The RX 470 arrived last week at BTR for evaluation as a 4GB Red Devil video card from PowerColor.  This review is not supposed to be of the reference 4GB RX 470 at stock 1206MHz Boost clocks, but at PowerColor 1270MHz clocks.   Unfortunately, the BIOS that came with the PowerColor Red Devil had clocks that were completely locked down at the reference RX 470 speeds and it wouldn’t overclock at all.  PowerColor finally came through with a new BIOS that was unfortunately too late for this review.  What you will see in this evaluation is a PowerColor RX 470 Red Devil running at reference RX 470 speeds, and we will have a follow up review later that will show the Red Devil’s true performance, as well as manually overclocked performance.DSCN1653

AMD released its new Polaris architecture as the RX 480 on June 29, and we compared the reference 8GB version to the GTX 980, to a mildly overclocked 970, and to the reference 290X and to the XFX 390 OC.  We saw that even though it launched on immature drivers and with power issues, it is definitely well-suited for bringing less expensive VR to the masses as AMD claims.  We followed its progress with improved drivers that somewhat addressed the power issues, and we also saw that it was only a fair overclocker versus the GTX 1060.

Now we have a brand new card released today from AMD, the RX 470, in the form of the PowerColor Red Devil that we will benchmark at reference RX 470 speeds against the reference RX 480 to see how it compares in performance.  And we will also benchmark competing cards to see where the new card stands regarding price versus performance.

According to AMD, the RX 480 is differentiated from the RX 470 graphics card by the RX 480’s superior ability to deliver immersive VR experiences with leading VR headsets whereas the RX 470 is aimed primarily at desktop PC gaming.  However, both the RX 480 and the RX 470 feature asynchronous shaders and new geometry capabilities that enable support for DirectX 12 and Vulkan with the latest version of Graphics Core Next (GCN) for PC gamers.  And gamers will be able to stream and record their favorite games up to 4K at 60 FPS with virtually no performance impact.Game-and-stream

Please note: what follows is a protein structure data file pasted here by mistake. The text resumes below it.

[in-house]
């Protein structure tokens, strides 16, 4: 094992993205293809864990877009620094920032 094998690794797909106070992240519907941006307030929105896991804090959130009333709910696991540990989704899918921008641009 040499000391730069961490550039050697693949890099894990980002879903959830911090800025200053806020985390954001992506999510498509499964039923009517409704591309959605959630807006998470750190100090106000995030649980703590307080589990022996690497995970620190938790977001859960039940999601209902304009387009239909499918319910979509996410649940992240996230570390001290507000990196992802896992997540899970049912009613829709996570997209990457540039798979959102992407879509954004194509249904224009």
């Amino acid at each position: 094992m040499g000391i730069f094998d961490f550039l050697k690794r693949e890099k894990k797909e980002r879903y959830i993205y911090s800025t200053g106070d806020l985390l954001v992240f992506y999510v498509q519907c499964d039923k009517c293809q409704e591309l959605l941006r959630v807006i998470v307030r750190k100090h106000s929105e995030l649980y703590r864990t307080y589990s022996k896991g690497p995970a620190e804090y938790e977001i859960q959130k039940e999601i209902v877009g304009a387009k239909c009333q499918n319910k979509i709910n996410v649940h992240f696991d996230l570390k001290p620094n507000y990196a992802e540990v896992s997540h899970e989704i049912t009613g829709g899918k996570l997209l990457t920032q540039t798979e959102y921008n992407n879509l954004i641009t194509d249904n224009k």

Polaris architecture combines the latest FinFET 14 process technology and advanced power, gating, and clocking technologies to deliver a cool-and-quiet gaming experience compared with their last generation.  Polaris boasts a brand new display engine and HDR-ready capabilities while the new Radeon WattMan (formerly AMD Overdrive) offers a new level of customization and control over clocks, voltages, and temperature.   And as with previous generations, Radeon software tends to optimize the hardware as drivers mature, improving gaming performance over time.

Instead of requiring 2 PCIe connectors as in the 28nm R9 200 and 300 series, the RX 480 and the Red Devil RX 470 get by with only 1, yet  they are supposed to deliver near R9 390 performance.  In the case of the PowerColor Red Devil RX 470, it uses a single 8-pin PCIe cable versus the 6-pin power connector in the reference RX 470 and RX 480.  And we saw the RX 480 get into trouble with its 6-pin connector as being insufficient for overclocking. Having an 8-pin power connector plus superior 6+1 multi-phases where each phase supplies 25W instead of 22.5W found in the reference board, the Red Devil RX 470 is designed for superior performance, overclocking, and more stable power.